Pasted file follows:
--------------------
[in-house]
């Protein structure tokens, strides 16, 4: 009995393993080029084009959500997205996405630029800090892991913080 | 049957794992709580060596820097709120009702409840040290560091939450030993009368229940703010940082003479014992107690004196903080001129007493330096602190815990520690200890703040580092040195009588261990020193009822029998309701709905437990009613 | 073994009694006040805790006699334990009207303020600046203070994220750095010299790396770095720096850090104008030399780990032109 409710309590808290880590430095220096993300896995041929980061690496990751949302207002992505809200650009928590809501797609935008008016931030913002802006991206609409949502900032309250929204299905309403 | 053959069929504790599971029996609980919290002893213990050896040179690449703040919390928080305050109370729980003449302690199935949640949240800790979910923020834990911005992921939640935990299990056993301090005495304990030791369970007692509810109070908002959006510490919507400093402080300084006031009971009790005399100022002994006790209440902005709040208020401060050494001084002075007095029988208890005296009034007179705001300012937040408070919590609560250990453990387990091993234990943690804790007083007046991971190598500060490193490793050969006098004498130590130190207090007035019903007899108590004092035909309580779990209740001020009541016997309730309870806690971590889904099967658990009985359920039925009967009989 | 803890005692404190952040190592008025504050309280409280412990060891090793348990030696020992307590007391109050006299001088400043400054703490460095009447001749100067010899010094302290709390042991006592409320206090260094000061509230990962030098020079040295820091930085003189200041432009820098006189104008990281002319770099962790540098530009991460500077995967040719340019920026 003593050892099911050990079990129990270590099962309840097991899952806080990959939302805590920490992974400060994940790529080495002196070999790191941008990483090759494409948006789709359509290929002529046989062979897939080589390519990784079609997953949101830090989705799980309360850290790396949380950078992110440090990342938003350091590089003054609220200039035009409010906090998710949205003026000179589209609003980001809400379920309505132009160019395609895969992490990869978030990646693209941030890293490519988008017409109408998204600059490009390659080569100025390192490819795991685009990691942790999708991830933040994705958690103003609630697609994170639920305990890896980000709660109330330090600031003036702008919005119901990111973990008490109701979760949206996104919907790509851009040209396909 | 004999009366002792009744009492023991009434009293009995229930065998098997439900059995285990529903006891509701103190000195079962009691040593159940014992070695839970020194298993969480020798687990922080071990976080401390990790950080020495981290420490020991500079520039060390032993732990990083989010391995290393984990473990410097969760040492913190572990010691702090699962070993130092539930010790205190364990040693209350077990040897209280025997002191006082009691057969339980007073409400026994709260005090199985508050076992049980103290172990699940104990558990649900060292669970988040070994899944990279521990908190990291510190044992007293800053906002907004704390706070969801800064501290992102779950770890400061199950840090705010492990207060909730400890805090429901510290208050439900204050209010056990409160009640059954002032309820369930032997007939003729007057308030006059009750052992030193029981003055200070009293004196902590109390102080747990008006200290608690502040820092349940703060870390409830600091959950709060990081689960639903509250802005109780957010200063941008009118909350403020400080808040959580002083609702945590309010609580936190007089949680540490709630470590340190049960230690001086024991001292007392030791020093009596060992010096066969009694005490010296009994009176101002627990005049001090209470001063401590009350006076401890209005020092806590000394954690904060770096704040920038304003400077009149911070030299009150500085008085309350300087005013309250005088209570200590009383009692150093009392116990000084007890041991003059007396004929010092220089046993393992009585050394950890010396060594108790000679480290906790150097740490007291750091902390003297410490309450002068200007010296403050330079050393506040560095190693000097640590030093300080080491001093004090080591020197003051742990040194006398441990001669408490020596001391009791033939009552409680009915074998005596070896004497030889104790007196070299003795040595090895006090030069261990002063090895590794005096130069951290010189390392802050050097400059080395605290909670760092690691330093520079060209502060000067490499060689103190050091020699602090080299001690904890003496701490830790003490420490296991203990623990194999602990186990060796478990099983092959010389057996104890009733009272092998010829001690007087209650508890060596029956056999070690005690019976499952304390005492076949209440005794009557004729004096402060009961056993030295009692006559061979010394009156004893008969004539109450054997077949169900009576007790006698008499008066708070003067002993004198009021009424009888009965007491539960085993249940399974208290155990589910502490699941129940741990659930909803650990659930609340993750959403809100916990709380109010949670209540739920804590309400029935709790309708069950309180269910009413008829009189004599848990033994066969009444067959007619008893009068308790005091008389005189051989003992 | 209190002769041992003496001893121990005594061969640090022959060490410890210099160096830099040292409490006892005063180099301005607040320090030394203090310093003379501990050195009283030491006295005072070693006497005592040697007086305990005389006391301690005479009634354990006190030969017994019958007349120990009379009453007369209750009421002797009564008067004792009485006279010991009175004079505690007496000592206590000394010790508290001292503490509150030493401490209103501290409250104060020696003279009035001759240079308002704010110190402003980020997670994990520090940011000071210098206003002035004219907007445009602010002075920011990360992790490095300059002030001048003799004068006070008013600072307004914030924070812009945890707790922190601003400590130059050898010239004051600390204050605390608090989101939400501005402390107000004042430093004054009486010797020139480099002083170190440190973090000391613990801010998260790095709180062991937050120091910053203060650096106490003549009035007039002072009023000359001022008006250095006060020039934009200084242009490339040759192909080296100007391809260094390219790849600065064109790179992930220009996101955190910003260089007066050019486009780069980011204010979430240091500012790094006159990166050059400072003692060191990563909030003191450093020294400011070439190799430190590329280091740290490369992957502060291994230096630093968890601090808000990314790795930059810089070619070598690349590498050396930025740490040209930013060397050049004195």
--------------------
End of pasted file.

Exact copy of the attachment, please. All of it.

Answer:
[in-house]
């Protein structure tokens, strides 16, 4: 009995393993080029084009959500997205996405630029800090892991913080 | 049957794992709580060596820097709120009702409840040290560091939450030993009368229940703010940082003479014992107690004196903080001129007493330096602190815990520690200890703040580092040195009588261990020193009822029998309701709905437990009613 | 073994009694006040805790006699334990009207303020600046203070994220750095010299790396770095720096850090104008030399780990032109 409710309590808290880590430095220096993300896995041929980061690496990751949302207002992505809200650009928590809501797609935008008016931030913002802006991206609409949502900032309250929204299905309403 | 053959069929504790599971029996609980919290002893213990050896040179690449703040919390928080305050109370729980003449302690199935949640949240800790979910923020834990911005992921939640935990299990056993301090005495304990030791369970007692509810109070908002959006510490919507400093402080300084006031009971009790005399100022002994006790209440902005709040208020401060050494001084002075007095029988208890005296009034007179705001300012937040408070919590609560250990453990387990091993234990943690804790007083007046991971190598500060490193490793050969006098004498130590130190207090007035019903007899108590004092035909309580779990209740001020009541016997309730309870806690971590889904099967658990009985359920039925009967009989 | 803890005692404190952040190592008025504050309280409280412990060891090793348990030696020992307590007391109050006299001088400043400054703490460095009447001749100067010899010094302290709390042991006592409320206090260094000061509230990962030098020079040295820091930085003189200041432009820098006189104008990281002319770099962790540098530009991460500077995967040719340019920026 003593050892099911050990079990129990270590099962309840097991899952806080990959939302805590920490992974400060994940790529080495002196070999790191941008990483090759494409948006789709359509290929002529046989062979897939080589390519990784079609997953949101830090989705799980309360850290790396949380950078992110440090990342938003350091590089003054609220200039035009409010906090998710949205003026000179589209609003980001809400379920309505132009160019395609895969992490990869978030990646693209941030890293490519988008017409109408998204600059490009390659080569100025390192490819795991685009990691942790999708991830933040994705958690103003609630697609994170639920305990890896980000709660109330330090600031003036702008919005119901990111973990008490109701979760949206996104919907790509851009040209396909 | 004999009366002792009744009492023991009434009293009995229930065998098997439900059995285990529903006891509701103190000195079962009691040593159940014992070695839970020194298993969480020798687990922080071990976080401390990790950080020495981290420490020991500079520039060390032993732990990083989010391995290393984990473990410097969760040492913190572990010691702090699962070993130092539930010790205190364990040693209350077990040897209280025997002191006082009691057969339980007073409400026994709260005090199985508050076992049980103290172990699940104990558990649900060292669970988040070994899944990279521990908190990291510190044992007293800053906002907004704390706070969801800064501290992102779950770890400061199950840090705010492990207060909730400890805090429901510290208050439900204050209010056990409160009640059954002032309820369930032997007939003729007057308030006059009750052992030193029981003055200070009293004196902590109390102080747990008006200290608690502040820092349940703060870390409830600091959950709060990081689960639903509250802005109780957010200063941008009118909350403020400080808040959580002083609702945590309010609580936190007089949680540490709630470590340190049960230690001086024991001292007392030791020093009596060992010096066969009694005490010296009994009176101002627990005049001090209470001063401590009350006076401890209005020092806590000394954690904060770096704040920038304003400077009149911070030299009150500085008085309350300087005013309250005088209570200590009383009692150093009392116990000084007890041991003059007396004929010092220089046993393992009585050394950890010396060594108790000679480290906790150097740490007291750091902390003297410490309450002068200007010296403050330079050393506040560095190693000097640590030093300080080491001093004090080591020197003051742990040194006398441990001669408490020596001391009791033939009552409680009915074998005596070896004497030889104790007196070299003795040595090895006090030069261990002063090895590794005096130069951290010189390392802050050097400059080395605290909670760092690691330093520079060209502060000067490499060689103190050091020699602090080299001690904890003496701490830790003490420490296991203990623990194999602990186990060796478990099983092959010389057996104890009733009272092998010829001690007087209650508890060596029956056999070690005690019976499952304390005492076949209440005794009557004729004096402060009961056993030295009692006559061979010394009156004893008969004539109450054997077949169900009576007790006698008499008066708070003067002993004198009021009424009888009965007491539960085993249940399974208290155990589910502490699941129940741990659930909803650990659930609340993750959403809100916990709380109010949670209540739920804590309400029935709790309708069950309180269910009413008829009189004599848990033994066969009444067959007619008893009068308790005091008389005189051989003992 | 209190002769041992003496001893121990005594061969640090022959060490410890210099160096830099040292409490006892005063180099301005607040320090030394203090310093003379501990050195009283030491006295005072070693006497005592040697007086305990005389006391301690005479009634354990006190030969017994019958007349120990009379009453007369209750009421002797009564008067004792009485006279010991009175004079505690007496000592206590000394010790508290001292503490509150030493401490209103501290409250104060020696003279009035001759240079308002704010110190402003980020997670994990520090940011000071210098206003002035004219907007445009602010002075920011990360992790490095300059002030001048003799004068006070008013600072307004914030924070812009945890707790922190601003400590130059050898010239004051600390204050605390608090989101939400501005402390107000004042430093004054009486010797020139480099002083170190440190973090000391613990801010998260790095709180062991937050120091910053203060650096106490003549009035007039002072009023000359001022008006250095006060020039934009200084242009490339040759192909080296100007391809260094390219790849600065064109790179992930220009996101955190910003260089007066050019486009780069980011204010979430240091500012790094006159990166050059400072003692060191990563909030003191450093020294400011070439190799430190590329280091740290490369992957502060291994230096630093968890601090808000990314790795930059810089070619070598690349590498050396930025740490040209930013060397050049004195």